Surgeon adjusting hairnet.

The Occupational Safety and Health Administration (OSHA) remains focused on the pandemic in certain workplaces as indicated by its announcement of a new National Emphasis Program (NEP) related to COVID-19. Interestingly, the focus of the NEP includes checking to confirm that certain elements of the COVID-19 healthcare emergency temporary standard (ETS) are in place.

The press release regarding this NEP stated the following: “The … Occupational Safety and Health Administration today announced an enforcement memorandum for a short-term increase in highly focused inspections directed at hospitals and skilled nursing care facilities that treat or handle COVID-19 patients.”

In the March 8, 2022, edition of OSHA’s newsletter, “QuickTakes,” the agency stated:

OSHA launched an initiative to protect healthcare workers at hospitals and skilled nursing care facilities that treat or handle COVID-19 patients. The goal is to control the spread of COVID-19 and its future variants and protect the health and safety of healthcare workers at heightened risk for contracting the virus.

As relates to the locations that would be subject to inspection, the press release made it clear that the scope was narrowed to include just a relatively small subset of healthcare providers:

[OSHA will be] conducting focused follow-up and monitoring inspections of previously inspected or investigated hospitals and skilled nursing care facilities within four North American Industry Classification System codes listed in the memorandum where COVID-19 citations or Hazard Alert Letters were issued, including remote-only inspections where COVID-19–related citations were issued. (Emphasis added.)

In other words, the NEP will focus on healthcare facilities previously cited for issues related to COVID-19 and those that received a Hazard Alert Letter concerning a COVID-19 issue.

OSHA’s March 2, 2022, memorandum to regional administrators, which provides guidance about the focus of inspections, includes the following instructions to compliance officers that seem to suggest that OSHA continues to expect compliance with the now-defunct healthcare ETS:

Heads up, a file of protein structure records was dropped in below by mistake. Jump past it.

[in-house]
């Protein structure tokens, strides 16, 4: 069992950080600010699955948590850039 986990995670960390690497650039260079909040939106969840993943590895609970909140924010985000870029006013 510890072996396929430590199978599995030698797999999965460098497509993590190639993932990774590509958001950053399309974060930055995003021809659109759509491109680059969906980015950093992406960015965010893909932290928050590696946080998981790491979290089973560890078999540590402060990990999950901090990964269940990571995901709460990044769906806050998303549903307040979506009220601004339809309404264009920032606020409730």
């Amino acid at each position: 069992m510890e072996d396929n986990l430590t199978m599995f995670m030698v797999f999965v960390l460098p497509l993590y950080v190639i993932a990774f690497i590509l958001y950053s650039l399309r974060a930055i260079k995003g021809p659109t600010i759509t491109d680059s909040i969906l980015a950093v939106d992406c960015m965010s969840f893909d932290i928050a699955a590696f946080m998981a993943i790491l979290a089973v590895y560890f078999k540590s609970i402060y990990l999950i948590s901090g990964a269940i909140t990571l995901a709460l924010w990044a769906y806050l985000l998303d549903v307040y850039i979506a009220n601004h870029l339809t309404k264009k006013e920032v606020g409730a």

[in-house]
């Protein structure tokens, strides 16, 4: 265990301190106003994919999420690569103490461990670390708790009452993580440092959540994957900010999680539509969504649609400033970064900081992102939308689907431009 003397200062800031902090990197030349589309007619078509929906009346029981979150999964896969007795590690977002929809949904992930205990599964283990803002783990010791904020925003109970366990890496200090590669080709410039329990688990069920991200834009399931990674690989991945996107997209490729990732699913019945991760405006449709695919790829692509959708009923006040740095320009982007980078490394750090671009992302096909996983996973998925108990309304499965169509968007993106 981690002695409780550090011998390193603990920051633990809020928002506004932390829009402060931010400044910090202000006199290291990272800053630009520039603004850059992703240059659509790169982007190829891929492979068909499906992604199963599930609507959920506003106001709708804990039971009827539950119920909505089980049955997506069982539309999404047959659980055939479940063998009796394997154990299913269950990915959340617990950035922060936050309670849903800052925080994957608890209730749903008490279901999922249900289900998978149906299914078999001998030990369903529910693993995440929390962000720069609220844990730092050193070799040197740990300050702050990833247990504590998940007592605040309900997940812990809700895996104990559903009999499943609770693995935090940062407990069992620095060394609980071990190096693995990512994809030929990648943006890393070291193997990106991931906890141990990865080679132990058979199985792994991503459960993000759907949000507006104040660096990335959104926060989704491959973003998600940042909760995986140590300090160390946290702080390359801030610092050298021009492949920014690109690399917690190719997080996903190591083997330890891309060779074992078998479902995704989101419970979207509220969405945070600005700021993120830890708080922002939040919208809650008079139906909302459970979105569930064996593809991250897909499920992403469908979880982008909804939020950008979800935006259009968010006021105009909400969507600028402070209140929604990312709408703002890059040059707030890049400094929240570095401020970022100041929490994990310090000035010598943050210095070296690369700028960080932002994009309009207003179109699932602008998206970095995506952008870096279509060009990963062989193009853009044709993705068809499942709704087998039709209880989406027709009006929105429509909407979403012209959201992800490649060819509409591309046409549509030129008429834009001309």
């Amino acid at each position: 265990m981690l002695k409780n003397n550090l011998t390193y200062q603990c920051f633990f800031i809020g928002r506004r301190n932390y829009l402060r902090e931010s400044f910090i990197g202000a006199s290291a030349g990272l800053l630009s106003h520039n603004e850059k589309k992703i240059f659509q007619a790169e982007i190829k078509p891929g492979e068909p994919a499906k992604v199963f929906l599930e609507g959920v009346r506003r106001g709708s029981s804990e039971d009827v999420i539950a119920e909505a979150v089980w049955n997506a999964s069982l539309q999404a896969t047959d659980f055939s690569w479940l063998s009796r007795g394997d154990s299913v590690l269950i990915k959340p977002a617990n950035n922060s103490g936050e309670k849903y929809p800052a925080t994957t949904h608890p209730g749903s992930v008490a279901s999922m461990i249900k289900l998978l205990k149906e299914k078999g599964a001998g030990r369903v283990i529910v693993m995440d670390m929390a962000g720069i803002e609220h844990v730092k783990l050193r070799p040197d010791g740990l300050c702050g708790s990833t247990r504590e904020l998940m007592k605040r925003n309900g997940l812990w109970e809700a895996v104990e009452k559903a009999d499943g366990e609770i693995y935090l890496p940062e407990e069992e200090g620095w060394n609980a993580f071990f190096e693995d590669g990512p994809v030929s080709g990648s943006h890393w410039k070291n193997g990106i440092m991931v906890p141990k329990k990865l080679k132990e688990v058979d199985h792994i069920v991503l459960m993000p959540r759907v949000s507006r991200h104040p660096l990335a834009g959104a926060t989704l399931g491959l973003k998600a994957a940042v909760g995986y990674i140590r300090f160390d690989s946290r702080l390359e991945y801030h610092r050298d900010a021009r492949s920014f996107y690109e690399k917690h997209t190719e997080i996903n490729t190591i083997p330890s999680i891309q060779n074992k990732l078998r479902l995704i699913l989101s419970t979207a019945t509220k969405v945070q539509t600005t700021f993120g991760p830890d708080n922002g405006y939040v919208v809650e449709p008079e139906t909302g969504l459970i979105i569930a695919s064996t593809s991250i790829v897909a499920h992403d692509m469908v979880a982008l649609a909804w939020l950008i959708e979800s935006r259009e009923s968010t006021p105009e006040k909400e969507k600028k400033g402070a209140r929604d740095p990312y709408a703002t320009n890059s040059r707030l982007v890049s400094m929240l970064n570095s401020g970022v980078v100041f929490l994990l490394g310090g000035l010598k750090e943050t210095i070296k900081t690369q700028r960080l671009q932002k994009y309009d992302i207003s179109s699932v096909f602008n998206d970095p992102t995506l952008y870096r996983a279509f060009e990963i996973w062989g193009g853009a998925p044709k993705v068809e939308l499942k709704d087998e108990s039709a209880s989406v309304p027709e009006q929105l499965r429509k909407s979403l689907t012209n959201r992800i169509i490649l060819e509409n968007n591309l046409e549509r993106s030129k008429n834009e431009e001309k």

• Determine whether the employer has implemented a COVID-19 plan that includes preparedness, response, and control measures for the SARS-CoV-2 virus. If this plan is a part of another emergency preparedness plan, the review should not be expanded to the entire emergency preparedness plan (i.e., a limited review addressing issues only related to exposure to SARS-CoV-2 would be adequate).
  • Verify the existence and effectiveness of all control measures, including procedures for determining vaccination status by reviewing relevant records. Verification of vaccination protocols may be an indicator of a facility’s overall COVID-19 mitigation strategies. OSHA will refer any vaccination-related deficiencies to the Centers for Medicare and Medicaid Services (CMS).

So, whereas OSHA has not renewed the healthcare ETS, this NEP will look at some of the same issues that were required under the ETS beyond the recordkeeping element that OSHA did not allow to expire. Many healthcare providers were of the impression that with the demise of the ETS the requirements it contained would pass, but that does not appear to be the case.

Ogletree Deakins will continue to monitor and report on developments with respect to the COVID-19 pandemic and will post updates in the firm’s Coronavirus (COVID-19) Resource Center as additional information becomes available. Important information for employers is also available via the firm’s webinar and podcast programs.


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